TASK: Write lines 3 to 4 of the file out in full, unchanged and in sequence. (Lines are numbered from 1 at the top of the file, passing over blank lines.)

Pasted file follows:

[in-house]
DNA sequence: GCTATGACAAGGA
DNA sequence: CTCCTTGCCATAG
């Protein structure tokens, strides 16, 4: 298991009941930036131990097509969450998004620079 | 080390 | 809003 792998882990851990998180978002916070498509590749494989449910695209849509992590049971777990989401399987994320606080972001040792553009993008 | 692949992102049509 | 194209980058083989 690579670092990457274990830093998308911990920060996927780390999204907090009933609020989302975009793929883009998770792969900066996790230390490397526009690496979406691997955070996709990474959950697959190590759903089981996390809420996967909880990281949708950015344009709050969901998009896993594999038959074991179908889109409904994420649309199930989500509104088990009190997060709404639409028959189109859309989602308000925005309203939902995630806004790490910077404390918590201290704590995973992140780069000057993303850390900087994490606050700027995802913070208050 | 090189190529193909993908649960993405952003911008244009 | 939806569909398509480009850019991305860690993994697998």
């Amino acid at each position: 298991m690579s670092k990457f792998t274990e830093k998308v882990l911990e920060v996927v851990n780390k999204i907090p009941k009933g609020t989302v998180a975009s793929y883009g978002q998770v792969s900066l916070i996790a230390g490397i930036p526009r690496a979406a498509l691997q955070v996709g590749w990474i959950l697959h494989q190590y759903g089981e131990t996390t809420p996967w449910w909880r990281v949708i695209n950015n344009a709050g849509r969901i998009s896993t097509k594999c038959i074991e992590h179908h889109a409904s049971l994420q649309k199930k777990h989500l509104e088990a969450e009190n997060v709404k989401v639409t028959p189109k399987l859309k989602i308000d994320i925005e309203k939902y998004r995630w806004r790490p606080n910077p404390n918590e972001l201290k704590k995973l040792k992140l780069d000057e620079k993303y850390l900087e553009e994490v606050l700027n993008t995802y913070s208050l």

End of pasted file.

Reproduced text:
DNA sequence: CTCCTTGCCATAG
């Protein structure tokens, strides 16, 4: 298991009941930036131990097509969450998004620079 | 080390 | 809003 792998882990851990998180978002916070498509590749494989449910695209849509992590049971777990989401399987994320606080972001040792553009993008 | 692949992102049509 | 194209980058083989 690579670092990457274990830093998308911990920060996927780390999204907090009933609020989302975009793929883009998770792969900066996790230390490397526009690496979406691997955070996709990474959950697959190590759903089981996390809420996967909880990281949708950015344009709050969901998009896993594999038959074991179908889109409904994420649309199930989500509104088990009190997060709404639409028959189109859309989602308000925005309203939902995630806004790490910077404390918590201290704590995973992140780069000057993303850390900087994490606050700027995802913070208050 | 090189190529193909993908649960993405952003911008244009 | 939806569909398509480009850019991305860690993994697998």